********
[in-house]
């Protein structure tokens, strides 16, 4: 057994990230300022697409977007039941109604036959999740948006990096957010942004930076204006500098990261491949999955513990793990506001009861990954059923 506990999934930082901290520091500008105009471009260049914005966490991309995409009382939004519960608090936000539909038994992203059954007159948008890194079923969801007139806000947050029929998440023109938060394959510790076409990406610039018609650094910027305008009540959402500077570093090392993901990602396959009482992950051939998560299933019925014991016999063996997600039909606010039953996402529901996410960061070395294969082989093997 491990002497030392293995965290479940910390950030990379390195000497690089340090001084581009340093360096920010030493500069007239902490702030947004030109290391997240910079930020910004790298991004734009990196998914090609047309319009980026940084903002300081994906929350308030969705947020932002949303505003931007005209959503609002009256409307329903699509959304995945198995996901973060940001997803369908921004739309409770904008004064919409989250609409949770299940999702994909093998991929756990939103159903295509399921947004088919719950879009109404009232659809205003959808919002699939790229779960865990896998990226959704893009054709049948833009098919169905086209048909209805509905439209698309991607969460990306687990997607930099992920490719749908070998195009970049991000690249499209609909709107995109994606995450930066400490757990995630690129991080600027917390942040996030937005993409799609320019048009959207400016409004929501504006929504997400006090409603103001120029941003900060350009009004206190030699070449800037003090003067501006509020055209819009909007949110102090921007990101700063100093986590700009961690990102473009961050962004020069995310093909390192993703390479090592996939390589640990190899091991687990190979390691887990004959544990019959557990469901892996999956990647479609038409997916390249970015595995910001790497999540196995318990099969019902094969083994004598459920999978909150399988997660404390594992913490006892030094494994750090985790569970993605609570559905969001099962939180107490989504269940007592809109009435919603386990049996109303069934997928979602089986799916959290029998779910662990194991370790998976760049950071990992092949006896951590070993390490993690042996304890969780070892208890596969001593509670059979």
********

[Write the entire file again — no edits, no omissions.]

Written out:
[in-house]
């Protein structure tokens, strides 16, 4: 057994990230300022697409977007039941109604036959999740948006990096957010942004930076204006500098990261491949999955513990793990506001009861990954059923 506990999934930082901290520091500008105009471009260049914005966490991309995409009382939004519960608090936000539909038994992203059954007159948008890194079923969801007139806000947050029929998440023109938060394959510790076409990406610039018609650094910027305008009540959402500077570093090392993901990602396959009482992950051939998560299933019925014991016999063996997600039909606010039953996402529901996410960061070395294969082989093997 491990002497030392293995965290479940910390950030990379390195000497690089340090001084581009340093360096920010030493500069007239902490702030947004030109290391997240910079930020910004790298991004734009990196998914090609047309319009980026940084903002300081994906929350308030969705947020932002949303505003931007005209959503609002009256409307329903699509959304995945198995996901973060940001997803369908921004739309409770904008004064919409989250609409949770299940999702994909093998991929756990939103159903295509399921947004088919719950879009109404009232659809205003959808919002699939790229779960865990896998990226959704893009054709049948833009098919169905086209048909209805509905439209698309991607969460990306687990997607930099992920490719749908070998195009970049991000690249499209609909709107995109994606995450930066400490757990995630690129991080600027917390942040996030937005993409799609320019048009959207400016409004929501504006929504997400006090409603103001120029941003900060350009009004206190030699070449800037003090003067501006509020055209819009909007949110102090921007990101700063100093986590700009961690990102473009961050962004020069995310093909390192993703390479090592996939390589640990190899091991687990190979390691887990004959544990019959557990469901892996999956990647479609038409997916390249970015595995910001790497999540196995318990099969019902094969083994004598459920999978909150399988997660404390594992913490006892030094494994750090985790569970993605609570559905969001099962939180107490989504269940007592809109009435919603386990049996109303069934997928979602089986799916959290029998779910662990194991370790998976760049950071990992092949006896951590070993390490993690042996304890969780070892208890596969001593509670059979």